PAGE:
(space-to-Earth) 5.441 5.484A

MOBILE except aeronautical mobile

5.XXX

(Earth-to-space) 5.484

MOBILE except aeronautical

mobile

29

image30-00.jpg612x792

11.7-14 GHz

Allocation to services

Region 1

Region 2

Region 3

11.7-12.5

11.7-12.1

11.7-12.2

FIXED

FIXED 5.486

FIXED

MOBILE except aeronautical

FIXED-SATELLITE

MOBILE except aeronautical

mobile

(space-to-Earth) 5.484A

mobile

BROADCASTING

5.488 5.XXX

BROADCASTING

BROADCASTING-

Mobile except aeronautical

BROADCASTING-

SATELLITE

mobile

SATELLITE

5.492

5.485

5.492

12.1-12.2

FIXED-SATELLITE

(space-to-Earth) 5.484A

5.488

5.XXX

5.485 5.489

5.487 5.487A

12.2-12.7

12.2-12.5

FIXED

FIXED

MOBILE except aeronautical

FIXED-SATELLITE

mobile

(space-to-Earth)5.XXX

BROADCASTING

MOBILE except aeronautical

BROADCASTING-

mobile

SATELLITE

BROADCASTING

5.492

5.487 5.487A

5.484A 5.487

12.5-12.75

5.487A 5.488 5.490

12.5-12.75

FIXED-SATELLITE

12.7-12.75

FIXED

(space-to-Earth) 5.484A

FIXED

FIXED-SATELLITE

5.XXX (Earth-to-space)

FIXED-SATELLITE

(space-to-Earth) 5.484A

(Earth-to-space)

5.XXX

MOBILE except aeronautical

MOBILE except aeronautical

mobile

mobile

BROADCASTING-

5.494 5.495 5.496

SATELLITE 5.493

13.75-14

FIXED-SATELLITE (Earth-to-space) 5.484A 5.XXX

RADIOLOCATION

Earth exploration-satellite

Standard frequency and time signal-satellite (Earth-to-space)

Space research

5.499 5.500 5.501 5.502 5.503

30

image31-00.jpg612x792

14-14.5 GHz

Allocation to services

Region 1

Region 2

Region 3

14-14.25

FIXED-SATELLITE (Earth-to-space) 5.457A 5.457B 5.484A

5.506 5.506B 5.XXX

RADIONAVIGATION 5.504

Mobile-satellite (Earth-to-space) 5.504B 5.504C 5.506A

Space research

5.504A 5.505

14.25-14.3

FIXED-SATELLITE (Earth-to-space) 5.457A 5.457B 5.484A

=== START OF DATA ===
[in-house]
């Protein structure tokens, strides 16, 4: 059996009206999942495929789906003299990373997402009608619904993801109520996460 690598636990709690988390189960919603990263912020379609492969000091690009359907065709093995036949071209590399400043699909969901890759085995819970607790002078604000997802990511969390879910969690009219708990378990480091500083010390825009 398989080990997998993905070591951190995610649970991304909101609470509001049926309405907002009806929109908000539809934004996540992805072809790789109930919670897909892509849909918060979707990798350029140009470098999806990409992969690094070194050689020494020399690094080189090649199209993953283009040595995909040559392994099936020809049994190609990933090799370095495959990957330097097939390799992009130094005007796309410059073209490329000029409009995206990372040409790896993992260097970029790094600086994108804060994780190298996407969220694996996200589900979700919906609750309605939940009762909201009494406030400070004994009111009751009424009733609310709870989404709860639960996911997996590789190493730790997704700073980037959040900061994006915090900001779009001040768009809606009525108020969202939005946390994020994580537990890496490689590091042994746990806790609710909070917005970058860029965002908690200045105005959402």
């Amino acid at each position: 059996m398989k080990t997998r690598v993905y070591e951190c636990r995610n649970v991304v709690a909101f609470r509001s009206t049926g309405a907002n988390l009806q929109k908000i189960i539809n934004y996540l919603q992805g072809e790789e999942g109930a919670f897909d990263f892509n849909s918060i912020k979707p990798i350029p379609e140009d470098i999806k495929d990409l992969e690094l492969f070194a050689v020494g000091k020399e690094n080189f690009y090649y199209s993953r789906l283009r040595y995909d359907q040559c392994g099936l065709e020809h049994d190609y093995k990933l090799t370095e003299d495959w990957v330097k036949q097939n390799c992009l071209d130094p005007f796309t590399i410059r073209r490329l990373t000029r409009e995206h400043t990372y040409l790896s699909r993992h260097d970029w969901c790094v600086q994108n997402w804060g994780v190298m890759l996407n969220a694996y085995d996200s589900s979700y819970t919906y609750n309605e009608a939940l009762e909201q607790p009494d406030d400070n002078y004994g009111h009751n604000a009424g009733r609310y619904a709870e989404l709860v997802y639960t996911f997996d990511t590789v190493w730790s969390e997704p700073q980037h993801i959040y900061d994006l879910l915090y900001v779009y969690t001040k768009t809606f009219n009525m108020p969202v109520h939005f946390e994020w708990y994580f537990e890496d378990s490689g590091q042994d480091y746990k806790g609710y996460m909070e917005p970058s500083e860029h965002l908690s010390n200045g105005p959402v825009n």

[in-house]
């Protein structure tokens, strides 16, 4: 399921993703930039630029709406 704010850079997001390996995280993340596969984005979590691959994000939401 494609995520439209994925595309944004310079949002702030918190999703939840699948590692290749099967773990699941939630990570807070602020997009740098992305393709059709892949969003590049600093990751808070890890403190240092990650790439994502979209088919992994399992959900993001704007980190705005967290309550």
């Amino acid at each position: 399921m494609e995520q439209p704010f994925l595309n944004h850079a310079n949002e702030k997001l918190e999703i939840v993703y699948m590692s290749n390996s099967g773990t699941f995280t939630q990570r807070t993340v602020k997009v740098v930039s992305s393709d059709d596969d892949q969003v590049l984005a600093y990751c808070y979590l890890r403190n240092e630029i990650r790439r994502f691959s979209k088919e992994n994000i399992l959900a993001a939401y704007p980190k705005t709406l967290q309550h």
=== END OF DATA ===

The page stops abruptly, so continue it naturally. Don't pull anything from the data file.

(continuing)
5.506 5.506B 5.XXX

RADIONAVIGATION 5.504

Mobile-satellite (Earth-to-space) 5.504B 5.506A 5.508A

Space research

5.504A 5.505 5.508

14.3-14.4

14.3-14.4

14.3-14.4

FIXED

FIXED-SATELLITE

FIXED

FIXED-SATELLITE

(Earth-to-space) 5.457A

FIXED-SATELLITE

(Earth-to-space) 5.457A

5.484A 5.506 5.506B 5.XXX

(Earth-to-space) 5.457A

5.457B 5.484A 5.506 5.506B

Mobile-satellite (Earth-to-space)

5.484A 5.506 5.506B 5.XXX

5.XXX

5.506A

MOBILE except aeronautical

MOBILE except aeronautical

Radionavigation-satellite

mobile

mobile

Mobile-satellite (Earth-to-space)

Mobile-satellite (Earth-to-space)

5.504B 5.506A 5.509A

5.504B 5.506A 5.509A

Radionavigation-satellite

Radionavigation-satellite

5.504A

5.504A

5.504A

14.4-14.47

FIXED

FIXED-SATELLITE (Earth-to-space) 5.457A 5.457B 5.484A

5.506 5.506B 5.XXX

MOBILE except aeronautical mobile

Mobile-satellite (Earth-to-space) 5.504B 5.506A 5.509A

Space research (space-to-Earth)

5.504A

14.47-14.5

FIXED

FIXED-SATELLITE (Earth-to-space) 5.457A 5.457B 5.484A

5.506 5.506B 5.XXX

MOBILE except aeronautical mobile

Mobile-satellite (Earth-to-space) 5.504B 5.506A 5.509A

Radio astronomy

5.149 5.504A

31

image32-00.jpg612x792

17.3-18.4 GHz

Allocation to services

Region 1

Region 2

Region 3

17.3-17.7

17.3-17.7

17.3-17.7

FIXED-SATELLITE

FIXED-SATELLITE

FIXED-SATELLITE

(Earth-to-space) 5.516

(Earth-to-space) 5.516

(Earth-to-space) 5.516

(space-to-Earth) 5.516A

BROADCASTING-

Radiolocation

5.516B 5.XXX

SATELLITE

Radiolocation

Radiolocation

5.514 5.514 5.515

5.514

17.7-18.1

17.7-17.8

17.7-18.1

FIXED

FIXED

FIXED

FIXED-SATELLITE

FIXED-SATELLITE

FIXED-SATELLITE

(space-to-Earth) 5.484A

(space-to-Earth) 5.517

(space-to-Earth) 5.484A

(Earth-to-space) 5.516

(Earth-to-space) 5.516

(Earth-to-space) 5.516

MOBILE

BROADCASTING-

MOBILE

SATELLITE

Mobile

5.515

17.8-18.1

FIXED

FIXED-SATELLITE

(space-to-Earth) 5.484A

(Earth-to-space) 5.516

MOBILE

5.519

18.1-18.4

FIXED

FIXED-SATELLITE (space-to-Earth) 5.484A 5.516B 5.XXX

(Earth-to-space) 5.520

MOBILE

5.519 5.521

32

image33-00.jpg612x792

18.4-20.2 GHz

Allocation to services

Region 1

Region 2

Region 3

18.4-18.6

FIXED

FIXED-SATELLITE (space-to-Earth) 5.484A 5.516B 5.XXX

MOBILE

18.6-18.8